NEW YORK -- Amazon’s cloud-computing service, Amazon Web Services, experienced an outage in its eastern U.S. region Tuesday afternoon, causing unprecedented and widespread problems for thousands of websites and apps.
Amazon is the largest provider of cloud computing services in the U.S. Beginning around midday Tuesday on the East Coast, one region of its “S3” service based in Virginia began to experience what Amazon, on its service site, called “increased error rates.”
In a statement, Amazon said as of 4 p.m. E.T. it was still experiencing “high error rates” that were “impacting various AWS services.”
“We are working hard at repairing S3, believe we understand root cause, and are working on implementing what we believe will remediate the issue,” the company said.
But less than an hour later, an update offered good news: “As of 1:49 PM PST, we are fully recovered for operations for adding new objects in S3, which was our last operation showing a high error rate. The Amazon S3 service is operating normally,” the company said.
Amazon’s Simple Storage Service, or S3, stores files and data for companies on remote servers. It’s used for everything from building websites and apps to storing images, customer data and customer transactions.
“Anything you can think about storing in the most cost-effective way possible,” is how Rich Mogull, CEO of data security firm Securosis, puts it.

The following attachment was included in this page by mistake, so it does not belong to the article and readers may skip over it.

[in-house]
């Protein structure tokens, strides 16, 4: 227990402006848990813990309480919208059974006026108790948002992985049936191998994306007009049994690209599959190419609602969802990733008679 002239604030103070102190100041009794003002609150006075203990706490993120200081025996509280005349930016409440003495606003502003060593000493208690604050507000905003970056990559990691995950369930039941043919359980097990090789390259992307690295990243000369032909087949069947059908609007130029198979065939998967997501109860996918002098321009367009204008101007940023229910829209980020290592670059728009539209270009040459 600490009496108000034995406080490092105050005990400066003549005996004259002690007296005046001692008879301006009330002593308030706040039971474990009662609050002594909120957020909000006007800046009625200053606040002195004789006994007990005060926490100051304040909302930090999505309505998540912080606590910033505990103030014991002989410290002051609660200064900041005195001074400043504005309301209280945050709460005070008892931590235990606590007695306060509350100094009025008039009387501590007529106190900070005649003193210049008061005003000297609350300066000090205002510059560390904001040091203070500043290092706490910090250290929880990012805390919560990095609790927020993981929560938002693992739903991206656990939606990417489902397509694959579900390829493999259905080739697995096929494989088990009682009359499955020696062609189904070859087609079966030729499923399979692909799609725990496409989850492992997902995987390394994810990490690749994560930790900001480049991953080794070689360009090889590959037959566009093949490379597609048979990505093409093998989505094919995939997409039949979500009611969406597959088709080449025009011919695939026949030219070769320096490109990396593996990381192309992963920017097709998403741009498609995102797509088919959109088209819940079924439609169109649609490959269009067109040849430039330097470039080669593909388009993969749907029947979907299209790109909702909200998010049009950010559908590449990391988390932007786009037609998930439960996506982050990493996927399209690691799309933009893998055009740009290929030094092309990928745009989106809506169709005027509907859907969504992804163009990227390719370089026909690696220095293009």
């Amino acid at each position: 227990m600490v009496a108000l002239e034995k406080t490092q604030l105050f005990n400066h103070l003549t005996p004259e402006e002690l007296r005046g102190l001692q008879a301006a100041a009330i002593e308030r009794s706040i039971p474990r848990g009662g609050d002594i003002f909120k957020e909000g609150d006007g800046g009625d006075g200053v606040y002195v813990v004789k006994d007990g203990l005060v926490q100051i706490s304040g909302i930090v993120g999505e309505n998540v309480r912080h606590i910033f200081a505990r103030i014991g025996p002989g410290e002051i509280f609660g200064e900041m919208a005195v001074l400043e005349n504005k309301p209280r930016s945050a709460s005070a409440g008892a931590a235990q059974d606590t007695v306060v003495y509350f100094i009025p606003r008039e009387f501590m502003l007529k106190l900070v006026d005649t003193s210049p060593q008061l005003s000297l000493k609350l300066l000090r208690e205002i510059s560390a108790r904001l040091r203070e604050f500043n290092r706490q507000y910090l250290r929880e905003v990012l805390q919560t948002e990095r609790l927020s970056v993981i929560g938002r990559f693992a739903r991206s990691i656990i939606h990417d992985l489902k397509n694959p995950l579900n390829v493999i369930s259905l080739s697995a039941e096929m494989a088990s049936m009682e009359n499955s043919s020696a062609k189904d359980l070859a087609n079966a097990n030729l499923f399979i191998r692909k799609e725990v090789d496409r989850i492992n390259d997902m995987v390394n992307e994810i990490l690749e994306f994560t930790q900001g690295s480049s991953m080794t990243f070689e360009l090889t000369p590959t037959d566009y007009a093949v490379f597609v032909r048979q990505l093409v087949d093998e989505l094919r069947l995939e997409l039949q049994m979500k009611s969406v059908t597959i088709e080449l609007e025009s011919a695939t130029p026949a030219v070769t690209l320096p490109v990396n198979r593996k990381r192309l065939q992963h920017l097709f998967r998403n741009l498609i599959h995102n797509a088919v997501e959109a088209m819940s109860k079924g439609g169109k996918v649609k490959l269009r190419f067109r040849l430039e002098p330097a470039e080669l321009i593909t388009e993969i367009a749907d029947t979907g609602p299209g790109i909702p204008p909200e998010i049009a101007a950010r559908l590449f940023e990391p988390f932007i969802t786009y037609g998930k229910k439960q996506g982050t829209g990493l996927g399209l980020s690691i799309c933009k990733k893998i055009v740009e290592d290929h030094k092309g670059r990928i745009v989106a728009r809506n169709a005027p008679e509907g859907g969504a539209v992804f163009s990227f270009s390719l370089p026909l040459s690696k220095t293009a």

Amazon has a strong track record of stability with its cloud computing service, CNET senior editor Dan Ackerman told CBS News.
“AWS... is known for having really good ‘up time,’” he said, using industry language.
Over time, cloud computing has become a major part of Amazon’s empire.
“Very few people host their own web servers anymore, it’s all been outsourced to these big providers, and Amazon is one of the major ones,” Ackerman said.
The problem Tuesday affected both “front-end” operations -- meaning the websites and apps that users see -- and back-end data processing that takes place out of sight. Some smaller online services, such as Trello, Scribd and IFTTT, appeared to be down for a while, although all have since recovered.
Some affected websites had fun with the crash, treating it like a snow day:
In a twist of irony, the website Down Detector, which tracks web outages across the internet, was itself crippled by the outage:
The corporate message service Slack stayed up, although it reported “degraded service” for some features. Users reported that file sharing in particular appeared to freeze up. Netflix also did not appear to be affected, CNET reports.
Major cloud-computing outages happen periodically. In 2015, Amazon’s DynamoDB service, a cloud-based database, had problems that affected companies like Netflix and Medium. But usually providers have workarounds that can get things working again quickly.
“What’s really surprising to me is that there’s no fallback -- usually there is some sort of backup plan to move data over, and it will be made available within a few minutes,” said Patrick Moorhead, analyst at Moor Insights & Strategy.
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